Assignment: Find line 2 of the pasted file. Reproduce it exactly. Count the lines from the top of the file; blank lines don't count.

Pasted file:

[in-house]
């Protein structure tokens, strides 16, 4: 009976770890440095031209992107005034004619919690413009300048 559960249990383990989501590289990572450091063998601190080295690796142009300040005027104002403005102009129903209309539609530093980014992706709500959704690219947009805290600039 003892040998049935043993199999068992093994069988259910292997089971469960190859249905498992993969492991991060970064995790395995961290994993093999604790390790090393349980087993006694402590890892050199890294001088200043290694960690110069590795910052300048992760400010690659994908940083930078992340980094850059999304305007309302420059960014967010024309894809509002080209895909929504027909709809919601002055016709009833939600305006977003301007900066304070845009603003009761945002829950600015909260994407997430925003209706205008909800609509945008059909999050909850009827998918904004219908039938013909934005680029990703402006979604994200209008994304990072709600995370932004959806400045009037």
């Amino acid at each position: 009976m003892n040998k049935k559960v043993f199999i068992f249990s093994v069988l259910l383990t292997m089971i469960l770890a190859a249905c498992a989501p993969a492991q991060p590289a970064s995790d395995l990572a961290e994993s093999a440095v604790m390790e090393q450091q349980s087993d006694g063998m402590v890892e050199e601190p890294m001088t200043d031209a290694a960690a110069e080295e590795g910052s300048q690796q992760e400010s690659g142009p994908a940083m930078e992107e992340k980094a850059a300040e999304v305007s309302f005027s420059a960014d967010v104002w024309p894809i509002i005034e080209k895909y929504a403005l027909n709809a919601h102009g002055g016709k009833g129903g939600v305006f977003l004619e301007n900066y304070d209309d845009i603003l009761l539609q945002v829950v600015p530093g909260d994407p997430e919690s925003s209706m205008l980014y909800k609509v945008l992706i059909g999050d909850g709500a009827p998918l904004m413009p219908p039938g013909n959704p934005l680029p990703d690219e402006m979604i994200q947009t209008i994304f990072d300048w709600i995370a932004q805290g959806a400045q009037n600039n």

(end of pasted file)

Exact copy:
């Protein structure tokens, strides 16, 4: 009976770890440095031209992107005034004619919690413009300048 559960249990383990989501590289990572450091063998601190080295690796142009300040005027104002403005102009129903209309539609530093980014992706709500959704690219947009805290600039 003892040998049935043993199999068992093994069988259910292997089971469960190859249905498992993969492991991060970064995790395995961290994993093999604790390790090393349980087993006694402590890892050199890294001088200043290694960690110069590795910052300048992760400010690659994908940083930078992340980094850059999304305007309302420059960014967010024309894809509002080209895909929504027909709809919601002055016709009833939600305006977003301007900066304070845009603003009761945002829950600015909260994407997430925003209706205008909800609509945008059909999050909850009827998918904004219908039938013909934005680029990703402006979604994200209008994304990072709600995370932004959806400045009037």